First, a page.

He was sent to the 21st infantry regiment of Halberstadt, and belonging to the 2nd battalion, finally stationed at Quedlinburg. JPS must have had some physical features: probably he was neither small nor slight, otherwise he would have been sent to another regiment. At that time there were special regiments for the small and ugly ones.

Being soldiers at that time meant working part time for about 9 months per year in order to support oneself, whereas during the three summer months one had to serve in the army.

During the working months, at least one piece of military garment had to be carried in order to prevent desertation. The corporal collected the entire wages, leaving nothing at all to the common soldier. Up to the captain's degree the Prussian officers were poor souls.

What is noticeable in JPS' Musketeer career is that he never was advanced in degree remaining always a simple soldier. Probably this did not happen because Prussian officers had to serve all-year round, wages were meagre and there was no vacation at all. Officers could exceptionally be allowed a few days of leave for the burial of their father or mother. The rare leaves had to be approved by the king. Under these circumstances family life was impossible.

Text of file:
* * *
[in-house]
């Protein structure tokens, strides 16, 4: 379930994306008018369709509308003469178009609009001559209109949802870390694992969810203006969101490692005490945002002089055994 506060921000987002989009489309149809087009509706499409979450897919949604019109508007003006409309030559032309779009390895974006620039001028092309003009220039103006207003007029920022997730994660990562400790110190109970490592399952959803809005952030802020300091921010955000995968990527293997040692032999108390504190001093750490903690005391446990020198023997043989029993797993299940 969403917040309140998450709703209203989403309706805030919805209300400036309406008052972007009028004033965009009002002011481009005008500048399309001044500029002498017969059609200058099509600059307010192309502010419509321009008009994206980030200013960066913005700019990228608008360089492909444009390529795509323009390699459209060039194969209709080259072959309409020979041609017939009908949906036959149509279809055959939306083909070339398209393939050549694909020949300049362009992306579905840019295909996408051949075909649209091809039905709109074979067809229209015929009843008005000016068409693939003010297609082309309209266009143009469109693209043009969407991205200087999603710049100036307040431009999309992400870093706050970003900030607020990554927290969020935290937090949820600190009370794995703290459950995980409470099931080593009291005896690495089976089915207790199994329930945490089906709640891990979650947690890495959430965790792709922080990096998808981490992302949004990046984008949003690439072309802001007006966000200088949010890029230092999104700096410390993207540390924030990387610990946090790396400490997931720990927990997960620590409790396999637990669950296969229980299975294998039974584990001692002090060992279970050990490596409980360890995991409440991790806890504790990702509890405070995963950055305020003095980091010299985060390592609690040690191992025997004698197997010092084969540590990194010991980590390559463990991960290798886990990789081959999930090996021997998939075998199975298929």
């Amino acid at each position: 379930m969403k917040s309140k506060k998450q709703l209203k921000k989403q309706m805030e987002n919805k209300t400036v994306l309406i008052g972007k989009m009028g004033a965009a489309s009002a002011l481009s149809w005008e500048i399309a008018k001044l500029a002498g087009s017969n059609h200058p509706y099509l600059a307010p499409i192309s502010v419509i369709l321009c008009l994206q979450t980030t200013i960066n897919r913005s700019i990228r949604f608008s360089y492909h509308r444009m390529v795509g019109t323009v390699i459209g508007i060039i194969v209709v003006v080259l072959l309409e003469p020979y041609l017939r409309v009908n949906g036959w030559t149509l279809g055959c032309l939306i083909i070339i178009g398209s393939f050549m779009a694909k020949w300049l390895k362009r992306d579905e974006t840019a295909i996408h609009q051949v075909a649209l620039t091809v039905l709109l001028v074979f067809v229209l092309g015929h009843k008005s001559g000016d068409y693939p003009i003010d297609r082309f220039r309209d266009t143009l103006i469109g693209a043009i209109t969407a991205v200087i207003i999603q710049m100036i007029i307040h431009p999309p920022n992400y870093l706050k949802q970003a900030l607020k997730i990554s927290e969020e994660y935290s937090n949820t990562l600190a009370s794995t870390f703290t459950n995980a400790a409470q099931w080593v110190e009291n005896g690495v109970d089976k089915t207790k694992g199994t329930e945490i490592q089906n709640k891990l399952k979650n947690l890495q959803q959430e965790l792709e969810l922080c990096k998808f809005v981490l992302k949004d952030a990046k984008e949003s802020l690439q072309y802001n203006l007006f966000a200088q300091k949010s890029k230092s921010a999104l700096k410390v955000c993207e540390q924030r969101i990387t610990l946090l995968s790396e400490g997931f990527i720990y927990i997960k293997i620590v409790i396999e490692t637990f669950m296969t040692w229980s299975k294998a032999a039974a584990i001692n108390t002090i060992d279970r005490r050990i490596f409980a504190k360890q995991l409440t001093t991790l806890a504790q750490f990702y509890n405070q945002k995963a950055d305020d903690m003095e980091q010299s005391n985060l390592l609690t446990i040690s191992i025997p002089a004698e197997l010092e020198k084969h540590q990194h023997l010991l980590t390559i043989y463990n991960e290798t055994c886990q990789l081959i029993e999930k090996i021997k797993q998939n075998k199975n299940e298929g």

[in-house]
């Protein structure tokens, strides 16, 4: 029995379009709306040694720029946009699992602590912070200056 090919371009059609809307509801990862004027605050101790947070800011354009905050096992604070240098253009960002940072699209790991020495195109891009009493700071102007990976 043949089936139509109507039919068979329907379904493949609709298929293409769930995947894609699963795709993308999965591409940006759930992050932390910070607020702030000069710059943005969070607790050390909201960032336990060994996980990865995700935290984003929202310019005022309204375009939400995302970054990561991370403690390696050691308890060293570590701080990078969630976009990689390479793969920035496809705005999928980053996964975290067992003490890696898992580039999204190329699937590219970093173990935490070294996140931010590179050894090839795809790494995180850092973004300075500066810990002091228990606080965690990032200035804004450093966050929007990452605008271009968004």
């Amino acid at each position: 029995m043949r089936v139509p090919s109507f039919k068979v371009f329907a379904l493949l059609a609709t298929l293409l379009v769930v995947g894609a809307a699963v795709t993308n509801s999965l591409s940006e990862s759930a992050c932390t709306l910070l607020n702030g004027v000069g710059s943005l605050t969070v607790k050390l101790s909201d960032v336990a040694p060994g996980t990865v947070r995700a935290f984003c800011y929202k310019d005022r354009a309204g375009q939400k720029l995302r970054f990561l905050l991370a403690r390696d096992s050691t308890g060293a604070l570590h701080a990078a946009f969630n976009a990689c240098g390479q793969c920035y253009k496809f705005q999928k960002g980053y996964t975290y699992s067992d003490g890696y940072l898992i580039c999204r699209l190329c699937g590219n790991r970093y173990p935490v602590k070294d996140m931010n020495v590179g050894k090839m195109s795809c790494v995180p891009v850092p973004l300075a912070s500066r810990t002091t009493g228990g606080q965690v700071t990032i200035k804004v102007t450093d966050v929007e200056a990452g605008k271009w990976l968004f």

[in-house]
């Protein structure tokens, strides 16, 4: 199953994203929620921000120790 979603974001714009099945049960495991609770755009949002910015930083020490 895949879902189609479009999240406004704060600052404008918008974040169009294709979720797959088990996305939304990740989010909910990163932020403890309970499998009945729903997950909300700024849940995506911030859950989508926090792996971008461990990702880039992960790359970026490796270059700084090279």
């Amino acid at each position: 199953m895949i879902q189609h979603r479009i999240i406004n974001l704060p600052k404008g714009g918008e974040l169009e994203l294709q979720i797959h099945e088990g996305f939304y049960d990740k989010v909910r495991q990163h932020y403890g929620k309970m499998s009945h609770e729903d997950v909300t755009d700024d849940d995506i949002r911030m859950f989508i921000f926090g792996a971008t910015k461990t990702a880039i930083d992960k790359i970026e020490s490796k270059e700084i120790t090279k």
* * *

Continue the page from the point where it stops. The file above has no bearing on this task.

JPS married a member of an old-established middle class workman family whose origins could be traced back until far in the 14th century. This was quite unusual as soldiers were not in high regard among Quedlinburg citizens. He became acquainted with his wife, Anna Margarethe Ritter, during the three month of service in Quedlinburg. It was not a compulsory marriage, it seems, as their first son was baptized only in December 1740 in the Nicolaikirche. JPS worked with his father-in-law, the shoemaker. The workplace was situated in a particular street, (shoe yard) near to the city hall of Quedlinburg. Up to today the old guild house of the shoemakers is located there. JPS' son Christian later became Schuhflicker (shoemaker) probably taking over the the business of the grandfather or father.

JPS married as a young fellow and his military superiors must have been quite satisfied as desertations were far more unlikely among family fathers. Not only the Prussian army had to fight against this phenomenon at that time.